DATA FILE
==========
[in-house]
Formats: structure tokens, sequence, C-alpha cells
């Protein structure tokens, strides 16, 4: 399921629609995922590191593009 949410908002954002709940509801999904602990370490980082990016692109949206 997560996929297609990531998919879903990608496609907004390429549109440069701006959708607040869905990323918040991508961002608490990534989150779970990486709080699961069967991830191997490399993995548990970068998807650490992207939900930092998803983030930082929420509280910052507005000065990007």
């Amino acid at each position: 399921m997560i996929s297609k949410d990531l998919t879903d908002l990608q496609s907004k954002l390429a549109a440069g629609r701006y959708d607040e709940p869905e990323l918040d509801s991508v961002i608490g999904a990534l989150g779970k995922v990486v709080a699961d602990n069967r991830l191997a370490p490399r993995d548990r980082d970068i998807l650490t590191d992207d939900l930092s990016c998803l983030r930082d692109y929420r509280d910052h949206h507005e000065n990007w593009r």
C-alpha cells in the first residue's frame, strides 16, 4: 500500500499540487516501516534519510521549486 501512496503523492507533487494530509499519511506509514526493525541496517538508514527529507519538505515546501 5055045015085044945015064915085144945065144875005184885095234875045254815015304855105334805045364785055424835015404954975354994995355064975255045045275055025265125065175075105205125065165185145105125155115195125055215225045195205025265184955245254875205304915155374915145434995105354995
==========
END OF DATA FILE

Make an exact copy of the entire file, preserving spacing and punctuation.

[in-house]
Formats: structure tokens, sequence, C-alpha cells
């Protein structure tokens, strides 16, 4: 399921629609995922590191593009 949410908002954002709940509801999904602990370490980082990016692109949206 997560996929297609990531998919879903990608496609907004390429549109440069701006959708607040869905990323918040991508961002608490990534989150779970990486709080699961069967991830191997490399993995548990970068998807650490992207939900930092998803983030930082929420509280910052507005000065990007």
């Amino acid at each position: 399921m997560i996929s297609k949410d990531l998919t879903d908002l990608q496609s907004k954002l390429a549109a440069g629609r701006y959708d607040e709940p869905e990323l918040d509801s991508v961002i608490g999904a990534l989150g779970k995922v990486v709080a699961d602990n069967r991830l191997a370490p490399r993995d548990r980082d970068i998807l650490t590191d992207d939900l930092s990016c998803l983030r930082d692109y929420r509280d910052h949206h507005e000065n990007w593009r």
C-alpha cells in the first residue's frame, strides 16, 4: 500500500499540487516501516534519510521549486 501512496503523492507533487494530509499519511506509514526493525541496517538508514527529507519538505515546501 5055045015085044945015064915085144945065144875005184885095234875045254815015304855105334805045364785055424835015404954975354994995355064975255045045275055025265125065175075105205125065165185145105125155115195125055215225045195205025265184955245254875205304915155374915145434995105354995